Appeal to minister over ill Tongan woman deportation case

Immigration Associate Minister Kate Wilkinson is being asked to use her special powers to override her department’s order to deport an ill Tongan woman from New Zealand.

The woman was reported by Radio New Zealand International to be suffering from diseases that are difficult to be treated in her home island in Tonga if she is returned.

A political leader in Auckland has called on the government to be compassionate and avoid deporting the woman.

The woman comes from Ha’apai where one person died in Lifuka island as tropical Cyclone Ian ripped through  on January 11 causing extensive destruction that saw about 100 percent of the houses being either damaged or destroyed.

There have been calls on New Zealand government earlier last week to reprieve Tongan over-stayers who are about to be deported to Ha’apai Islands.

“It is inhumane for immigration authorities to deport a Tongan woman with a heart and thyroid condition whose doctor has said she is unfit to fly,” Labour’s Pacific Islands Affairs spokesperson Su’a William Sio says.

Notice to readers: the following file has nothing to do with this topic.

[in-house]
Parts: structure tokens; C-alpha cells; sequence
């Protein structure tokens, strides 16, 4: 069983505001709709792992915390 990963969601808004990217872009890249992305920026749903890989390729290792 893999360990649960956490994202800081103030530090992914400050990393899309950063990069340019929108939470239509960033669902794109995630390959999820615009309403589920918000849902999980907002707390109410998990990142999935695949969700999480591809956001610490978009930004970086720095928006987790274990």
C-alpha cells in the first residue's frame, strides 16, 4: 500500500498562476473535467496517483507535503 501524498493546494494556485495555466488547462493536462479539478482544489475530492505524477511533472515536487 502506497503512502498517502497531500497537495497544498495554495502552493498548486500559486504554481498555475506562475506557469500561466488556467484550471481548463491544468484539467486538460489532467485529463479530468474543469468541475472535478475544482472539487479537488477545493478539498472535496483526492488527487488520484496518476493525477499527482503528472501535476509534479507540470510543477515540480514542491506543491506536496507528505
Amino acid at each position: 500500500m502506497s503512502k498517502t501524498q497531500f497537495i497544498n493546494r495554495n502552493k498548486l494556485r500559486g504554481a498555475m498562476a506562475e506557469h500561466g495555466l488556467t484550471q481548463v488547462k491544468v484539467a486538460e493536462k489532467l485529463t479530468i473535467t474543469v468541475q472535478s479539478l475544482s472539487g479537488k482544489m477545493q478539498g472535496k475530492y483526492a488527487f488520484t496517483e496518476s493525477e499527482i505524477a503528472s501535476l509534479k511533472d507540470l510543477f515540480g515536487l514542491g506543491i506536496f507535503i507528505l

“The woman, who doesn’t want to be named, has told media the nearest hospital to her Ha’apai home doesn’t have the facilities to treat people with heart problems. Immigration New Zealand is putting her life at risk”.

Immigration New Zealand told Kaniva News the case is left to the discretion of the associate minister.

As the woman's representative "has appealed to the Associate Minister of Immigration to intervene in the case no deportation action will take place until the Minister has made her decision," NZ Compliance Operations Manager Natalie Gardiner said.

She added that, “a common-sense, case by case approach is being taken with regard to Tongan nationals who are liable for deportation. A standard part of INZ's interview process before deportation is to assess any humanitarian considerations or international obligations that need to be taken into consideration”.

In December 2012 a Tongan tetraplegic man, Semisi Ma'afu Samiu, 61 was deported to Tonga despite appeals and pleas from the community leaders to the Immigration Minister to have mercy and let him stay in New Zealand with his family.

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